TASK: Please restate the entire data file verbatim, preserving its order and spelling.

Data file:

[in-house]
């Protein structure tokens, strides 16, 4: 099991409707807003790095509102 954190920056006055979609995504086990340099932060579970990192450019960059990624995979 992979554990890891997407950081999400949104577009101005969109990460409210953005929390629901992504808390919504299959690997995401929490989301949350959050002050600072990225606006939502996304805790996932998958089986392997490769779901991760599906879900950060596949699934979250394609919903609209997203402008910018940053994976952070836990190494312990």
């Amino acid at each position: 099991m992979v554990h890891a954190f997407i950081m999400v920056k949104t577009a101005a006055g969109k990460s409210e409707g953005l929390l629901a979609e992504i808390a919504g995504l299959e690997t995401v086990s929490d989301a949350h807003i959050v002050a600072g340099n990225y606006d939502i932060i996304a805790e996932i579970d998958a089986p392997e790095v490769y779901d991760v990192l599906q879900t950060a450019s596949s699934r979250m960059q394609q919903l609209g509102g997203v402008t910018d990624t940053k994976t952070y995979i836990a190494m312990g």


[in-house]
């Protein structure tokens, strides 16, 4: 099991409707807003790095509102 954190920056006055979609995504086990340099932060579970990192450019960059990624995979 992979554990890891997407950081999400949104577009101005969109990460409210953005929390629901992504808390919504299959690997995401929490989301949350959050002050600072990225606006939502996304805790996932998958089986392997490769779901991760599906879900950060596949699934979250394609919903609209997203402008910018940053994976952070836990190494312990």
């Amino acid at each position: 099991m992979v554990h890891a954190f997407i950081m999400v920056k949104t577009a101005a006055g969109k990460s409210e409707g953005l929390l629901a979609e992504i808390a919504g995504l299959e690997t995401v086990s929490d989301a949350h807003i959050v002050a600072g340099n990225y606006d939502i932060i996304a805790e996932i579970d998958a089986p392997e790095v490769y779901d991760v990192l599906q879900t950060a450019s596949s699934r979250m960059q394609q919903l609209g509102g997203v402008t910018d990624t940053k994976t952070y995979i836990a190494m312990g």